Husband's mind is operating in the wrong gear

February 13, 2009

Dear Tom and Ray: We recently bought a 2008 Prius and just love it, love it, love it. But we're having a bit of a discussion about how to use the "B" on the gearshift. I say it's like a downshift, and you should use it only temporarily, while going down a steep hill or coming to a stop. You use it to save the brakes, then return to "D." My husband thinks it's fine to drive most of the time in the "B" mode, since it regenerates electricity and recharges the battery. Who's correct? And if "B" is the gear to use all the time, why didn't Toyota just call it "D" and forget the separate braking option? Thanks for your help! - Gayle

TOM: Gayle, you're 100 percent right, and your husband, unfortunately, has his head up his brake line.

RAY: When you shift into the "B" mode, you increase the drag created by the regenerative portion of the brakes. And while that extra friction does produce some electricity to help recharge the battery, the "B" mode's primary purpose is to simulate downshifting, or engine braking, when you're going down a long, steep hill.


TOM: The "B" mode's secondary purpose is to give guys something to fiddle with while they're driving. And after THAT comes creating more electricity to recharge the battery.

RAY: In any car, hybrid or not, when you go down a long, steep hill, you run the risk of overusing your brakes. That makes the brakes overheat, which leads to brake fade (when the brakes become less effective). Even worse, if the brakes overheat badly enough, the brake fluid can boil and cause the brakes to fail completely. So it's always recommended that you downshift in those circumstances, rather than ride the brakes, to keep the car at a safe, reasonable speed.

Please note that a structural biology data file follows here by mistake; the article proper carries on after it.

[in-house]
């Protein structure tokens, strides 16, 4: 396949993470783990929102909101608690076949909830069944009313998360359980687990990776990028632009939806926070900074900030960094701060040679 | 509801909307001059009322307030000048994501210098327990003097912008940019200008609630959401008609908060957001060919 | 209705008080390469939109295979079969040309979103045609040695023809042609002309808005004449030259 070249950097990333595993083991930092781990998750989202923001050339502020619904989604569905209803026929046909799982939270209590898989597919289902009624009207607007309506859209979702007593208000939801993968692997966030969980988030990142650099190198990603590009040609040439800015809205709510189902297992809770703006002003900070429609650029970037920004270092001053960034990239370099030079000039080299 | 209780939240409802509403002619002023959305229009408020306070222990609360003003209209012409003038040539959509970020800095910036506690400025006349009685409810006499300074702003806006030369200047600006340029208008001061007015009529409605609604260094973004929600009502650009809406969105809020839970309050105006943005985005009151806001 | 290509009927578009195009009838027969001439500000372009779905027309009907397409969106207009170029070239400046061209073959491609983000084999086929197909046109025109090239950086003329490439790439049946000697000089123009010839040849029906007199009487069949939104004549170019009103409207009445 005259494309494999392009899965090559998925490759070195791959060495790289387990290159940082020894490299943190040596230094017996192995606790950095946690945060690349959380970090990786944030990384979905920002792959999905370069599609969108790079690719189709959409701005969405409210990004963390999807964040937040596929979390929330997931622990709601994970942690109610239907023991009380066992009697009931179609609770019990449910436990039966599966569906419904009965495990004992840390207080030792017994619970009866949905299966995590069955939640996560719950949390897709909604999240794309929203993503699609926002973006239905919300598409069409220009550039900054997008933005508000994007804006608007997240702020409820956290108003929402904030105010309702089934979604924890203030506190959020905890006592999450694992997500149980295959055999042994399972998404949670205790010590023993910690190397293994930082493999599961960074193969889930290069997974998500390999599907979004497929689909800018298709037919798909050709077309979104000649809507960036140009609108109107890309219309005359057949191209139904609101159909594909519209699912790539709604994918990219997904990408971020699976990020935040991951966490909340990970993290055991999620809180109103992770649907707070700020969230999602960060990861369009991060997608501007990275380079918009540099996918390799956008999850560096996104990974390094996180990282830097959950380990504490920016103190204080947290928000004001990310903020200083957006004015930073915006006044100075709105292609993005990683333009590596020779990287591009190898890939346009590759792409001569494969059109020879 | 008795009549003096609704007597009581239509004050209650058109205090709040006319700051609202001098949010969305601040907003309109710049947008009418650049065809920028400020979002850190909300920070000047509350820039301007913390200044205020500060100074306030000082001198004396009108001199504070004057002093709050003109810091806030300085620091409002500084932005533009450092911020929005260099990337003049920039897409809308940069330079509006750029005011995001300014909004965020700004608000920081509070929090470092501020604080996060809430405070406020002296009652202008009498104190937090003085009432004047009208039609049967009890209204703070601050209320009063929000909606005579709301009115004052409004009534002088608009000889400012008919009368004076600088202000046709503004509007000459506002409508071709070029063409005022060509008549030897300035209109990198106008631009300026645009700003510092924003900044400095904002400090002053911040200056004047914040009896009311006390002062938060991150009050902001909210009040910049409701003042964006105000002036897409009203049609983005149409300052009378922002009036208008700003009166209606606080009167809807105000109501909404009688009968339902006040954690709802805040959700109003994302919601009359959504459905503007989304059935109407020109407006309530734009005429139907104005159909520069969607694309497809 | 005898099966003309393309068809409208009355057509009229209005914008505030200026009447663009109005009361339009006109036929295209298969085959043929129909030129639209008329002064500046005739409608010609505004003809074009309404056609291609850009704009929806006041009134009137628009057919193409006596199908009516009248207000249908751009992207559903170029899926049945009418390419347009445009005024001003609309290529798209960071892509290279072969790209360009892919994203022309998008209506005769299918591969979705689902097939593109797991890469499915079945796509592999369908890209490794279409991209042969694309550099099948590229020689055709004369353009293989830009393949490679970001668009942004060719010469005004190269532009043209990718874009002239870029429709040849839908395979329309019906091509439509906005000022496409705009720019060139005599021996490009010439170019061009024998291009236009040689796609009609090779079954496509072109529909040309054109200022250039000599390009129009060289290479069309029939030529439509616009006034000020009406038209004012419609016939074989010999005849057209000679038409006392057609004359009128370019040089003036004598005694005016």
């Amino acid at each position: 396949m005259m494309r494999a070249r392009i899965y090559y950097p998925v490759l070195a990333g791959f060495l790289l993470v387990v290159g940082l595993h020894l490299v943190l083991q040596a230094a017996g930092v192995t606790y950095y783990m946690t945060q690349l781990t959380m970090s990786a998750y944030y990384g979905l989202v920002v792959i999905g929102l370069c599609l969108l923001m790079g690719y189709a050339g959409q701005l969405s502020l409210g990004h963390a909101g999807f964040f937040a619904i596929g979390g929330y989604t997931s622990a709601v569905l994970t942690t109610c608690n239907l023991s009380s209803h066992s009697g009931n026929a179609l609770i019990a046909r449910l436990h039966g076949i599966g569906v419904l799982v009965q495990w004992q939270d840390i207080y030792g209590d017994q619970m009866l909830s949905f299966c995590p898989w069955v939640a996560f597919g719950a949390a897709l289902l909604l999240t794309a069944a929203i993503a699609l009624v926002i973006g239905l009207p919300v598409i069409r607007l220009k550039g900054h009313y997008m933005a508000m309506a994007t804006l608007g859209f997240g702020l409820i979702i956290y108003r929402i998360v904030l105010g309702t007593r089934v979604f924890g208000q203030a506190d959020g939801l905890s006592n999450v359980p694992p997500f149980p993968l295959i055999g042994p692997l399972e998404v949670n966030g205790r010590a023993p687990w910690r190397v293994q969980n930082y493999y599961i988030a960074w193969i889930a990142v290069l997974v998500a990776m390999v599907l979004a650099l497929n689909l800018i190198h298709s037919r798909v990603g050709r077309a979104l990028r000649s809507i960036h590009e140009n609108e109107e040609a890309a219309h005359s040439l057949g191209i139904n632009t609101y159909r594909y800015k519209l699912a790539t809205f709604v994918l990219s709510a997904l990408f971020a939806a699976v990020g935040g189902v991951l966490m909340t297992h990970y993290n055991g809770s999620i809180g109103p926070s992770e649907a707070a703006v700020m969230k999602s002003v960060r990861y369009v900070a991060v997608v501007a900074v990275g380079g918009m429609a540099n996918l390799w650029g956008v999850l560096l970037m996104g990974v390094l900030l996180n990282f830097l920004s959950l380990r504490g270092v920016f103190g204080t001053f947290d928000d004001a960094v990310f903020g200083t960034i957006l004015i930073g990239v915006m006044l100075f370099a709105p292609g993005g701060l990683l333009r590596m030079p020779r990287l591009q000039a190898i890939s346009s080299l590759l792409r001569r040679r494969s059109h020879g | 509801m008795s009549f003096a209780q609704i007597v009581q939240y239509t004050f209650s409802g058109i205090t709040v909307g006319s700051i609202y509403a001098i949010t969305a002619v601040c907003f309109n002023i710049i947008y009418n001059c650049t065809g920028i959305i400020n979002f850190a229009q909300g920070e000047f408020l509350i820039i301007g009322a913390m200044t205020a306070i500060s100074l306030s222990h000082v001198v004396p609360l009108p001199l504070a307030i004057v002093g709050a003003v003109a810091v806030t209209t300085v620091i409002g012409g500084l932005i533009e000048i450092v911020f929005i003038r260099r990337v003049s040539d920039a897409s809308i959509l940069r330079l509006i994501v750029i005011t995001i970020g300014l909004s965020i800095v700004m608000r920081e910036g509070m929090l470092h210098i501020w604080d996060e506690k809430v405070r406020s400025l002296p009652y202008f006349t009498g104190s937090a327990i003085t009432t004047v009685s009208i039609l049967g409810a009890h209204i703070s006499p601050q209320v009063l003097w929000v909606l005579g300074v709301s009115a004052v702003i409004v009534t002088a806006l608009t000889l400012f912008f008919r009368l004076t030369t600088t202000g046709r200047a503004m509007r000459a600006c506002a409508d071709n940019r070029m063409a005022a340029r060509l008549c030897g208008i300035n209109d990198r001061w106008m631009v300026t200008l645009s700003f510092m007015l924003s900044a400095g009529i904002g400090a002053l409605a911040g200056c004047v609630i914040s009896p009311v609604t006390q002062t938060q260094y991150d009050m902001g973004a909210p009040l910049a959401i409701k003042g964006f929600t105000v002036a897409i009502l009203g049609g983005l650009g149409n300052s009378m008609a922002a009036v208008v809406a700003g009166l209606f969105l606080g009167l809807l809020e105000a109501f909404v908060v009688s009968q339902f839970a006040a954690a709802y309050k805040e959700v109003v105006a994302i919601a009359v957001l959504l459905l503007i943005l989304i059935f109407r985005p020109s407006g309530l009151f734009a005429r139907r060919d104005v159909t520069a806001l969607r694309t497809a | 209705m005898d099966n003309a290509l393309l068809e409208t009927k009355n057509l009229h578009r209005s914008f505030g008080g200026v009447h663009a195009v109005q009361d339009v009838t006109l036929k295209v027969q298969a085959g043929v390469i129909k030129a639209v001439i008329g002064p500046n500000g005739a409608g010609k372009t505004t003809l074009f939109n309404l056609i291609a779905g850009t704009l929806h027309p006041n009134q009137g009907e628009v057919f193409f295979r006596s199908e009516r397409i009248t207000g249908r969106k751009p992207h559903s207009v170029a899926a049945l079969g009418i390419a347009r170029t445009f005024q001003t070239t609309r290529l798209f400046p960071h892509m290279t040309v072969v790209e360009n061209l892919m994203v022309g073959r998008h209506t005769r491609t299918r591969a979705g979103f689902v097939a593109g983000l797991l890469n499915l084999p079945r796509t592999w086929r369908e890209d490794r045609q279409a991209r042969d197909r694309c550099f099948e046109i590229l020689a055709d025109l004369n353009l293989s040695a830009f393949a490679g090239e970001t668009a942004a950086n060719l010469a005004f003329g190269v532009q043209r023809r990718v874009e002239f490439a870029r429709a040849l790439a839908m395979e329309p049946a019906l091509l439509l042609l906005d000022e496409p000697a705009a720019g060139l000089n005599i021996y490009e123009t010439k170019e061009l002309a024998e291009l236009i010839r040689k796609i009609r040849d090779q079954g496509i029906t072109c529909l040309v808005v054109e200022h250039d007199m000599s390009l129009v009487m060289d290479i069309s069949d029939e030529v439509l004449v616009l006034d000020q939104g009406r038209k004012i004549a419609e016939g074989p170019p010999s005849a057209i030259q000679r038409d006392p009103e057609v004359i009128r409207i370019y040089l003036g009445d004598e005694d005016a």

TOM: But since the Prius has an unusual propulsion system and transmission, they've essentially "faked" a downshift mode for just that purpose.

RAY: So unless you're driving under conditions where you specifically need the equivalent of engine braking, just leave it in "D," Gayle. But try not to rub it in too much. Remember, husbands have extremely fragile egos.

Dear Tom and Ray: Help! I have an '04 Chevy Trailblazer, and I live in the far north of Canada. It's minus 24 degrees as I write this. Can you tell me what the benefit is, to my engine, of using a block heater? - Emily

TOM: Well, the primary benefit is that your car will start, Emily.

RAY: For those of you lucky enough not to live in the great frozen north, a block heater is an electric heating element that's installed in your engine block. You plug it in overnight with an extension cord, and it keeps the engine block, and the coolant inside of it, warm. And that, in turn, keeps the oil from thickening up.

TOM: When an engine gets bitterly cold, the oil gets thick, like molasses. If the moving parts of your engine have to push through this thick oil just to get started in the morning, they may not be able to do it. So the block heater keeps the coolant warm, and that, in turn, keeps the oil just warm enough so that it moves easily.

RAY: That has benefits for your engine as well. Most significantly, since the oil moves more easily, it circulates faster and gets to moving parts of the engine faster. So there's less time just after the engine starts when key metal parts are unprotected - or underprotected - by oil. That means your engine lasts longer.

TOM: The prewarmed coolant and oil also allow your engine to warm up faster and reach operating temperature sooner. That means you get less oil dilution from cold, unvaporized gasoline, and better fuel efficiency.

RAY: AND it means you get heat to your feet faster. When it's minus 24 degrees, don't tell me that the benefit of a warm passenger compartment isn't as important as any benefits to your engine, Emily!

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